The Best Protein Sources for Your Cat
By Kim Boatman
Your kitty may not be as ferocious as the lions on TV nature shows, but these distant cousins share a common bond: “Cats are obligate carnivores, which means they must get nutrients from meat,” explains Maria J. McGeorge, DVM, who runs a felines-only practice in Portland, Ore. “Cats cannot remain healthy on a vegetarian diet.”
High-quality Protein Sources
At least three types of meat provide optimal nutrition for your cat: chicken, fish and lamb. These three meats serve as high-quality protein sources when they are blended into well-balanced commercial cat foods, and they can satisfy your kitty on several counts.
- The taste test Although cats are notoriously finicky, most felines find the mild flavor of chicken appealing. Fish, on the other hand, may be a good choice for a cat that hasn’t been eating well, advises Tracy R. Dewhirst, DVM, who writes a pet advice column for the Knoxville News Sentinel. The stronger flavor and aroma of a fish-based cat food may tempt your cat to eat. Lamb isn’t a familiar taste for many cats, so introducing the flavor to your kitty may pique its interest. If you offer your cat a taste test involving one of the three proteins, make sure you dish up wet food at the right temperature. “Most cats prefer a freshly opened can at room temperature,” says Dr. Dewhirst.
- Your cat’s health These protein sources, combined with the amino acid L-carnitine, can help your cat build lean muscle while burning fat to maintain a healthy weight. Fish, such as tuna and salmon, provide omega-3 fatty acids. “If your cat has dry, flaky skin, omega-3s can help,” says Dr. Dewhirst. Omega-3 oils offer a range of additional benefits for your cat, such as fighting inflammation, lessening the effects of arthritis and safeguarding heart health.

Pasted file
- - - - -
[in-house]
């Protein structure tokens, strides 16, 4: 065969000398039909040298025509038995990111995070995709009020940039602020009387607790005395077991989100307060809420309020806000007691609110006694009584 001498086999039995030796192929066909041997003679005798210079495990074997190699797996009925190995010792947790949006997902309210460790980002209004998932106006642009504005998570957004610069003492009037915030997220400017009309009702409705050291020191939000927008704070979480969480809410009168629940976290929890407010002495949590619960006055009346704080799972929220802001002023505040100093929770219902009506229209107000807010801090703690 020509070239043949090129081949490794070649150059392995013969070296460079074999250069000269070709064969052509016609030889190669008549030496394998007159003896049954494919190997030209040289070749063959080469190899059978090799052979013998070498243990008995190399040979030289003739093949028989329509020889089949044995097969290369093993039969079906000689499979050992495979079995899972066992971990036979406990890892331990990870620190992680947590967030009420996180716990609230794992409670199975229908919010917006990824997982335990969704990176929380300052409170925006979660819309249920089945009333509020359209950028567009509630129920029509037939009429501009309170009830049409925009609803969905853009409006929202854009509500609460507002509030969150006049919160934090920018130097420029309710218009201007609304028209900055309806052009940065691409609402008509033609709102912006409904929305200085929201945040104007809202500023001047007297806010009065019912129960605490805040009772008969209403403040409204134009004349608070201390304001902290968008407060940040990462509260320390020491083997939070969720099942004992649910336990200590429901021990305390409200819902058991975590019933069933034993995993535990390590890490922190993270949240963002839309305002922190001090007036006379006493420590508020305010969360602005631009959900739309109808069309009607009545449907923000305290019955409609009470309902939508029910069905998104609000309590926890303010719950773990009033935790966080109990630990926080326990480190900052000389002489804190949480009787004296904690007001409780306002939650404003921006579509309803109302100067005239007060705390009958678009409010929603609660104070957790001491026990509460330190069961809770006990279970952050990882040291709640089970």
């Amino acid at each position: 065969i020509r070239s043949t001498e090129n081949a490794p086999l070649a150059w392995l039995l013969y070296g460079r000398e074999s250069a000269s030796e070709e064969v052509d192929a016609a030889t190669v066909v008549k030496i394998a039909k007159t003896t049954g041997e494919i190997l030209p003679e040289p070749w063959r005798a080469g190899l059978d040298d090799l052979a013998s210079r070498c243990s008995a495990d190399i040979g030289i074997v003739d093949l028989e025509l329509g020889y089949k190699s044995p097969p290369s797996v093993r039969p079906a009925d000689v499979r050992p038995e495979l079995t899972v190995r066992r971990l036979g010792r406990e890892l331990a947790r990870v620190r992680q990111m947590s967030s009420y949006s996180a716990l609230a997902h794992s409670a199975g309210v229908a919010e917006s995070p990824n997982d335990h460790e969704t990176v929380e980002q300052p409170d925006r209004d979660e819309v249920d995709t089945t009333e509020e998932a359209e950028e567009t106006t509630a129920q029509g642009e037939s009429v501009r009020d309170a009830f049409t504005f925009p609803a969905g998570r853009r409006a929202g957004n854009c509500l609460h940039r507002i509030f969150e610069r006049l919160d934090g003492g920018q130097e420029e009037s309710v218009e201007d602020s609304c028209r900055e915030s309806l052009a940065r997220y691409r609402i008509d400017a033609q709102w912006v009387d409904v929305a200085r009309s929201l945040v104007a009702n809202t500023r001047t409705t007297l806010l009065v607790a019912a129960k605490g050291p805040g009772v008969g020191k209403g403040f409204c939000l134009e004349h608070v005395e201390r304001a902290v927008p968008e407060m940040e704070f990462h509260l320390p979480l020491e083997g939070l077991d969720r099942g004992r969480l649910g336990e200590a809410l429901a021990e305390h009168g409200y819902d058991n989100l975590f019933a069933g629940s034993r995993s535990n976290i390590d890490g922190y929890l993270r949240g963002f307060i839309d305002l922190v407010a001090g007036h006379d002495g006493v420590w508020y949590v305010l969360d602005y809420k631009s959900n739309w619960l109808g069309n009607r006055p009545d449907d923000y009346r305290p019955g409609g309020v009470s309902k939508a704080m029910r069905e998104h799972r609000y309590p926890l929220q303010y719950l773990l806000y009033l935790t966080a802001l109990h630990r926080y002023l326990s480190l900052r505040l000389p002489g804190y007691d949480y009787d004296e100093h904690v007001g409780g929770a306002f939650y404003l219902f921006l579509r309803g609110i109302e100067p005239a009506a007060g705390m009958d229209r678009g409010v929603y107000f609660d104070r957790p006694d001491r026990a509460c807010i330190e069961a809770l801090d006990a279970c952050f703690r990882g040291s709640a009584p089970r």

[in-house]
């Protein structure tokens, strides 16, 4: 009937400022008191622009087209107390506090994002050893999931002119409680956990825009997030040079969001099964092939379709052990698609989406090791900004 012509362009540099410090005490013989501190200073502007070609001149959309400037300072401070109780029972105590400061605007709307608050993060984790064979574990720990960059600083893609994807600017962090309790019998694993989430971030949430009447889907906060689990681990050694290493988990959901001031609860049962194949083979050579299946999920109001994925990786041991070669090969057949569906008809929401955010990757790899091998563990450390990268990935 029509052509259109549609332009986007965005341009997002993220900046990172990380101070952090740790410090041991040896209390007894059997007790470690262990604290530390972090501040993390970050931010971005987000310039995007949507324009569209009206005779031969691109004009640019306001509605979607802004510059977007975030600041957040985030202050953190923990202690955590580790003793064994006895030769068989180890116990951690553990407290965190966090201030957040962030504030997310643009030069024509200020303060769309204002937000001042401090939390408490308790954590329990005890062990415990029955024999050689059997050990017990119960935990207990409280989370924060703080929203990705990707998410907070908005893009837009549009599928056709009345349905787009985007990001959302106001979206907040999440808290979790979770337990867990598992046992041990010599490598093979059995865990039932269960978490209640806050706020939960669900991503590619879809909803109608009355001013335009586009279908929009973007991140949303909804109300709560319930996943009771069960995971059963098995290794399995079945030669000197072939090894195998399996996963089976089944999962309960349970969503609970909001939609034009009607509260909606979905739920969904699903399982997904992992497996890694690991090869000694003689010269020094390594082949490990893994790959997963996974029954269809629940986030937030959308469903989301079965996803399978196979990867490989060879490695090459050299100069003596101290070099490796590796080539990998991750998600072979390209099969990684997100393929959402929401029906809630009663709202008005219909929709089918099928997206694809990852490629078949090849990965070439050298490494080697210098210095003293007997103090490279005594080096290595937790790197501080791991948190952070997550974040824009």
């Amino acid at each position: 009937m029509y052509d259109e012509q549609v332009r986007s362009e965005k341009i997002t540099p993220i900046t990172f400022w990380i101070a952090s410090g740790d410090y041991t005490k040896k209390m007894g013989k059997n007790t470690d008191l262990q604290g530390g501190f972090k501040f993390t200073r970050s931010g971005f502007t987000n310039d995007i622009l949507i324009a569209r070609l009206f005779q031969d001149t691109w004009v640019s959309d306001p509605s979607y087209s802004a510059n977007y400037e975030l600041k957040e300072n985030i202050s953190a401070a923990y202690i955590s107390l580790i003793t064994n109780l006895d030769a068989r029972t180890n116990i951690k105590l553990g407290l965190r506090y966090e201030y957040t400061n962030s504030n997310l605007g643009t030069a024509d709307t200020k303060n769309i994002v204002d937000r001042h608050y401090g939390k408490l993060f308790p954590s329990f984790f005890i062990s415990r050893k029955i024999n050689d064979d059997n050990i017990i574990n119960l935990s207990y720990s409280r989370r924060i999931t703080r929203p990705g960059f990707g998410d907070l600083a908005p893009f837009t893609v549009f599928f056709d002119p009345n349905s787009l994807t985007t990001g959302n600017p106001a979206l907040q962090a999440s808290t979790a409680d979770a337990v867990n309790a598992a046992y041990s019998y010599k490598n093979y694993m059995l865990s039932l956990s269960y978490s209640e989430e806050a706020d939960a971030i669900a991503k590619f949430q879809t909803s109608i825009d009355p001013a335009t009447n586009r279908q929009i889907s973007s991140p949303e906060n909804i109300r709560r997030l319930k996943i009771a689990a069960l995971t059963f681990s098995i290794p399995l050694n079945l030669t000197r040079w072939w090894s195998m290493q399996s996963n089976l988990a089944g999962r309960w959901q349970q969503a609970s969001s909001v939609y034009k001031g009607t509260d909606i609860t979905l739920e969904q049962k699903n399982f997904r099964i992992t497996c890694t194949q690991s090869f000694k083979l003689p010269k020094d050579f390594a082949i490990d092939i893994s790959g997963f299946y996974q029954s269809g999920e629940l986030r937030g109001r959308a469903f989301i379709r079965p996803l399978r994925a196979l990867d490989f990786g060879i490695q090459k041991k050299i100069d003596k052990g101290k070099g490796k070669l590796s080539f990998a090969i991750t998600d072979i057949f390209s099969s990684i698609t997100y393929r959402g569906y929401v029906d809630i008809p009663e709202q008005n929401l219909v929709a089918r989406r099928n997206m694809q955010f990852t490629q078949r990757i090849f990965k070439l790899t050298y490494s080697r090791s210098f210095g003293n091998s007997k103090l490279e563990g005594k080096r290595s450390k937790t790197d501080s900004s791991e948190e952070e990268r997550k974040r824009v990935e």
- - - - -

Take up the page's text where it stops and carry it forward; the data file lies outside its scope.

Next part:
- Answer for allergies For cats that develop food allergies, lamb can be a viable protein alternative. “For many cats, it’s a novel protein that the animal has likely never been exposed to,” explains Dr. Dewhirst. Introducing a new protein source, such as lamb, is therefore useful if other proteins trigger allergies.
- Your cat’s appearance If your feline is in good health and consumes a cat food with high-quality chicken, fish or lamb, your kitty should have proper muscle tone, a trim physique, bright eyes, healthy gums and a plush, shiny coat. Practice portion control, as recommended by the food’s manufacturer, to keep your cat’s weight in check.
Table Scraps Won’t Do
Chicken, fish and lamb are great protein sources, but Dr. Dewhirst cautions that table scraps or meals you prepare specifically for your kitty don’t match your cat’s nutritional needs. “Feeding one of these [meats] exclusively is not a substitute for a well-balanced cat food,” she notes. Most notably, commercial cat foods contain taurine, an essential amino acid that prevents blindness and heart failure in cats.
“The reason we’re seeing cats living so much longer is due to diets being better,” says Dr. Dewhirst. A good commercial cat food includes high-quality proteins and provides a balance of the necessary nutrients and calories your cat requires, adds Dr. Dewhirst. “It really meets all their needs,” she concludes. “If we could eat like our cats, with all our nutritional requirements in one convenient serving, we’d all be a lot healthier.”
Kim Boatman is a journalist and frequent contributor to The Daily Cat, based in Northern California whose work has appeared in The Miami Herald, the Detroit Free Press and the San Jose Mercury News. She is a lifelong lover of animals and shares her home with three cats.